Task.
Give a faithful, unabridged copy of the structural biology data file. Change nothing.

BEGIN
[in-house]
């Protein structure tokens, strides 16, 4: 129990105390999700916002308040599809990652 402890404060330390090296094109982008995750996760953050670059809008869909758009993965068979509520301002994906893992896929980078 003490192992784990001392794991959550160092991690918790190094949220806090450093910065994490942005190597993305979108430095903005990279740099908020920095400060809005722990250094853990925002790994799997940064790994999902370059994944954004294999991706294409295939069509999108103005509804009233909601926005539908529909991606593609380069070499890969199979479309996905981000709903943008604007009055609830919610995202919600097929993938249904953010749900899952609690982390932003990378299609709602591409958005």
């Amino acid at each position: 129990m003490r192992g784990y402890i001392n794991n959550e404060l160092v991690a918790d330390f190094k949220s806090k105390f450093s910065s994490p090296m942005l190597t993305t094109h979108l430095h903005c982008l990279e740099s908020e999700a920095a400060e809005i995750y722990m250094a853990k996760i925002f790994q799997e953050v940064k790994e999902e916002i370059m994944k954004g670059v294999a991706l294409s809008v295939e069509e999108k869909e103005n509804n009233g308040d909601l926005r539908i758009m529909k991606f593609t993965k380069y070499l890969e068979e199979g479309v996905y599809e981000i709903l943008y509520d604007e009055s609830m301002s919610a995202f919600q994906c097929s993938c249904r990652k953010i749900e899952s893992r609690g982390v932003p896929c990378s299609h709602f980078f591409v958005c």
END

[in-house]
């Protein structure tokens, strides 16, 4: 129990105390999700916002308040599809990652 402890404060330390090296094109982008995750996760953050670059809008869909758009993965068979509520301002994906893992896929980078 003490192992784990001392794991959550160092991690918790190094949220806090450093910065994490942005190597993305979108430095903005990279740099908020920095400060809005722990250094853990925002790994799997940064790994999902370059994944954004294999991706294409295939069509999108103005509804009233909601926005539908529909991606593609380069070499890969199979479309996905981000709903943008604007009055609830919610995202919600097929993938249904953010749900899952609690982390932003990378299609709602591409958005």
């Amino acid at each position: 129990m003490r192992g784990y402890i001392n794991n959550e404060l160092v991690a918790d330390f190094k949220s806090k105390f450093s910065s994490p090296m942005l190597t993305t094109h979108l430095h903005c982008l990279e740099s908020e999700a920095a400060e809005i995750y722990m250094a853990k996760i925002f790994q799997e953050v940064k790994e999902e916002i370059m994944k954004g670059v294999a991706l294409s809008v295939e069509e999108k869909e103005n509804n009233g308040d909601l926005r539908i758009m529909k991606f593609t993965k380069y070499l890969e068979e199979g479309v996905y599809e981000i709903l943008y509520d604007e009055s609830m301002s919610a995202f919600q994906c097929s993938c249904r990652k953010i749900e899952s893992r609690g982390v932003p896929c990378s299609h709602f980078f591409v958005c």